Canadian export volumes reached an all-time high in April and fianlly surpassed their pre-COVID levels.
Canada’s merchandise exports increased 2.5% to $64.8 billion in April, while imports edged down 0.2% to $62.9 billion, according to Statistics Canada.
In volume terms, real exports and real imports were both up, 2.8% and 0.9%, respectively. As a result, export volumes reached an all-time high and finally surpassed their pre-COVID levels.
“With Canada’s trade surplus widening in April, net trade is on track to contribute positively to second quarter GDP growth. That said, the global economy remains on shaky ground amid high interest rates and, as such, world trade growth is expected to remain subdued over the near term,” comments Alan Arcand, chief economist with Canadian Manufacturers & Exporters
Breaking the numbers down, Canada’s trade surplus with the U.S. widened from $7.2 billion in March to $9.5 billion in April, while our trade deficit with the rest of the world widened from $7.0 billion to $7.5 billion.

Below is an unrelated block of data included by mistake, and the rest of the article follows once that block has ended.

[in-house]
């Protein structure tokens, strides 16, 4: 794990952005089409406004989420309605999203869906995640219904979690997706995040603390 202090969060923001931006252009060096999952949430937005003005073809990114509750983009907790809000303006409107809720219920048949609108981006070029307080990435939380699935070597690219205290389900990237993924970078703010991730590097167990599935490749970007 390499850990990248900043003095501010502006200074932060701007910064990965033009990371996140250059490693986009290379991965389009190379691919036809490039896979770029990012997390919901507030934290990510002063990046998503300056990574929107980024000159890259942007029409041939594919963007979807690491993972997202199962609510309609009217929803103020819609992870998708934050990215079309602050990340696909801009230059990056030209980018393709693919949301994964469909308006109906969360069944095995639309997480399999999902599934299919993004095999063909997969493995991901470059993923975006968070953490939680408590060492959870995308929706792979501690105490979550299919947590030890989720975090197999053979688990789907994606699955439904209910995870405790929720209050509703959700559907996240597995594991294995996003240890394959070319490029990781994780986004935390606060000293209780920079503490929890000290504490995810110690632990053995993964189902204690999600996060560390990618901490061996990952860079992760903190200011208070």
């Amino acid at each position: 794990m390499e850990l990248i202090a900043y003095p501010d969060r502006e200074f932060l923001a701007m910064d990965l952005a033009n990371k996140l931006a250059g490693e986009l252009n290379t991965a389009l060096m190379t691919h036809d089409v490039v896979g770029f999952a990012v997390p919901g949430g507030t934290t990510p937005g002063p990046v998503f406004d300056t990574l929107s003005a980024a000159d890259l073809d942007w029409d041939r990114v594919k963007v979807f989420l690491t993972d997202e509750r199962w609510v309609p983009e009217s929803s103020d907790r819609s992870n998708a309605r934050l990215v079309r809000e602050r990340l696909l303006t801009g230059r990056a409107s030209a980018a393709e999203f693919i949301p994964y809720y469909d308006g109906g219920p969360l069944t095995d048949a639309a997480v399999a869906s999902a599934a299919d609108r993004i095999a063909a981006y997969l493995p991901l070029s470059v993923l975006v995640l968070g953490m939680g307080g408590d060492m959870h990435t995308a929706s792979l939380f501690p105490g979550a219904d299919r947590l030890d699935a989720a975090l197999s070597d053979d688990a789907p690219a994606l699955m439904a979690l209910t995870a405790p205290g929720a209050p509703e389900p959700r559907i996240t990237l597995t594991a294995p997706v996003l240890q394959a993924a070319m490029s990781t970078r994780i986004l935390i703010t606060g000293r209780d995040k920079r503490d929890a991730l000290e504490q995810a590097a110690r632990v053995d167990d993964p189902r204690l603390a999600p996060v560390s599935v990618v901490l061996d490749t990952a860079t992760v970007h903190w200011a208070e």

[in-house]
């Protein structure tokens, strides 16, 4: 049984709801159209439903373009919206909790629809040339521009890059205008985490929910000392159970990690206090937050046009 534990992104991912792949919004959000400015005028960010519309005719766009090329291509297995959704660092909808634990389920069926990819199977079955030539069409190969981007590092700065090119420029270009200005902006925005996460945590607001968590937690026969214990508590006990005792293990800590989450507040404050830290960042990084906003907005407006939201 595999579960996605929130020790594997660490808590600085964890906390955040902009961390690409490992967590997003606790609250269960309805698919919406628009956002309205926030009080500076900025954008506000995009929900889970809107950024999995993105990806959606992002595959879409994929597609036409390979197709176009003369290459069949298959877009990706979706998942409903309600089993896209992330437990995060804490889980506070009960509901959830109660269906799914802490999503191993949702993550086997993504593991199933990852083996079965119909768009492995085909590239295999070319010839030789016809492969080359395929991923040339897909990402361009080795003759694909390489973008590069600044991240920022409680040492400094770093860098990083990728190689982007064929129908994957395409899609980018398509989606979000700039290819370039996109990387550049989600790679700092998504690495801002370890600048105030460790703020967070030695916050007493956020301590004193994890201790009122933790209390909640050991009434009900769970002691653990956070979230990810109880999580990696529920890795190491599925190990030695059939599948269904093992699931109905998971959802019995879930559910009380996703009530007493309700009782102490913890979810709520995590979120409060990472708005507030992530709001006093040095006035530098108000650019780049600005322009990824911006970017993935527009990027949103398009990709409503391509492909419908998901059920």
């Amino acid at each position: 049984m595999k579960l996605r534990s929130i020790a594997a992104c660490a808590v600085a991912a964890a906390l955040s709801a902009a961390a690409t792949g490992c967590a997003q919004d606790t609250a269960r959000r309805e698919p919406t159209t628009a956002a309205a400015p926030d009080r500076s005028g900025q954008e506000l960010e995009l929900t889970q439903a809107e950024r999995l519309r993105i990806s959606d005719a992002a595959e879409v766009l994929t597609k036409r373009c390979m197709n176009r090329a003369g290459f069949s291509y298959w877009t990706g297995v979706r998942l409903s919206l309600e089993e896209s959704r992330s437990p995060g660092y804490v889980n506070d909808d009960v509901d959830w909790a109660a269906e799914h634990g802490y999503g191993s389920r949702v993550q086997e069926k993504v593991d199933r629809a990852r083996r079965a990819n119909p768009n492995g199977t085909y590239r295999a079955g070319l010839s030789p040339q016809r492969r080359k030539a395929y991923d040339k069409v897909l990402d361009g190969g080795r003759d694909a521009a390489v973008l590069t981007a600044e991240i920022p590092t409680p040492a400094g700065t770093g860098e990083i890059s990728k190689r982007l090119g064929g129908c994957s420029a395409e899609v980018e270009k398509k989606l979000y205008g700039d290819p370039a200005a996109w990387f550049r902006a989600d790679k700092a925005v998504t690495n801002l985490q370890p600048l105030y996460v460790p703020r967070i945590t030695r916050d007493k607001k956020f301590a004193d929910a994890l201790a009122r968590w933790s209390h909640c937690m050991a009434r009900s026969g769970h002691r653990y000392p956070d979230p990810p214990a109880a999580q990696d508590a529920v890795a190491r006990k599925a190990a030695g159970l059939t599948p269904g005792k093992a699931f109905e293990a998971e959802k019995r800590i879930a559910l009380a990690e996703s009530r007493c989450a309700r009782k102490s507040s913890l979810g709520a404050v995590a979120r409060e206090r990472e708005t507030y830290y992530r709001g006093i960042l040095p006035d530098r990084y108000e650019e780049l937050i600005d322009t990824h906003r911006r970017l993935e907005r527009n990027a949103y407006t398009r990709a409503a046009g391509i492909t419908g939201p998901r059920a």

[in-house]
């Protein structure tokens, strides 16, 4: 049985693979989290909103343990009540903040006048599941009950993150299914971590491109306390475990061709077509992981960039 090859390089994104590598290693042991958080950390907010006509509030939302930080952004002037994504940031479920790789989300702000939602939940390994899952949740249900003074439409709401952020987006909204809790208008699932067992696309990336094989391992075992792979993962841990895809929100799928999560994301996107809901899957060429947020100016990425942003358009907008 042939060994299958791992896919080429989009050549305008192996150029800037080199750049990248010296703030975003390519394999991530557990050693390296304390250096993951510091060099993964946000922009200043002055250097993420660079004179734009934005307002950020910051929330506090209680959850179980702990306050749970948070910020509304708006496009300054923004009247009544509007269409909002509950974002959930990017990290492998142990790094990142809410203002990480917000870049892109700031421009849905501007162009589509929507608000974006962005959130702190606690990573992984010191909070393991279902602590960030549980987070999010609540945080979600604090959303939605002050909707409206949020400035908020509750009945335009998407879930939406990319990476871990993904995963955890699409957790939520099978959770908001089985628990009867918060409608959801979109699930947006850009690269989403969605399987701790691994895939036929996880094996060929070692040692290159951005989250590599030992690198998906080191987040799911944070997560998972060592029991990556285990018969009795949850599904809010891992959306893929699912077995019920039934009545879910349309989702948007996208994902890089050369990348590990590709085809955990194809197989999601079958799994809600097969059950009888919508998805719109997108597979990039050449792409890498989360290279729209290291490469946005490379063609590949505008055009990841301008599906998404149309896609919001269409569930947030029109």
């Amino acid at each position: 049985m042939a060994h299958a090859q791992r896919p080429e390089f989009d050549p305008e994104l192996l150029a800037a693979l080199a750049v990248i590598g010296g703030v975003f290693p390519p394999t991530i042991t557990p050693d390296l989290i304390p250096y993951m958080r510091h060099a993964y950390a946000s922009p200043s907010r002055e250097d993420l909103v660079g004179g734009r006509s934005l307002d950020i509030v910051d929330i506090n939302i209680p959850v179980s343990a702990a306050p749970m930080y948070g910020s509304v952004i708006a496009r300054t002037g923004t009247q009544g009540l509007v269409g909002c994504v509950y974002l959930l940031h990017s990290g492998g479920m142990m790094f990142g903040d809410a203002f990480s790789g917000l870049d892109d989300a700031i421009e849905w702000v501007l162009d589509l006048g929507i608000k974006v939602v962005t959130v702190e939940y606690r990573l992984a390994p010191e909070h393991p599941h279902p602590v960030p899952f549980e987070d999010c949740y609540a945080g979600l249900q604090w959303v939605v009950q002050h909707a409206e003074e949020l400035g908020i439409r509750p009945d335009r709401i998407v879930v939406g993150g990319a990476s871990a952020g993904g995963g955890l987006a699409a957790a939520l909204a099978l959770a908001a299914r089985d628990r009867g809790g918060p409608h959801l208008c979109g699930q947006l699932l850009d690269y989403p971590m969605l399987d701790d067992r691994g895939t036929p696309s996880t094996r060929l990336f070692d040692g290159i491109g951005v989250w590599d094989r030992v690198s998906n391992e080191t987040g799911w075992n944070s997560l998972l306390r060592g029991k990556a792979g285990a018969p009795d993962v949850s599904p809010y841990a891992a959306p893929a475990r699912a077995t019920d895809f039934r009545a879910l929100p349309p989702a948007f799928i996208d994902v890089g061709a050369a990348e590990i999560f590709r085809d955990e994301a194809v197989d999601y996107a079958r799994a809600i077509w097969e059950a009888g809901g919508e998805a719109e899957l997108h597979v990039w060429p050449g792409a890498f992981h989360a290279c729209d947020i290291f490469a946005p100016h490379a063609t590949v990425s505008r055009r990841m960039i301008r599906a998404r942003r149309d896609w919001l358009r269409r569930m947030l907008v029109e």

Exports of motor vehicles and parts rose 7.4% to $8.5 billion in April, yet another sign that supply chain disruptions continue to ease. The gain was driven by both exports of passenger cars and light trucks and exports of engines and parts.
“Gains in those product sections were sufficient to overcome notable declines in exports of consumer goods (-5.5%) and farm, fishing and intermediate products (-6.4%). Although this was the second straight monthly decline for exports of farm, fishing and intermediate products, they were still up 32.5% year-over-year,” Arcand points out.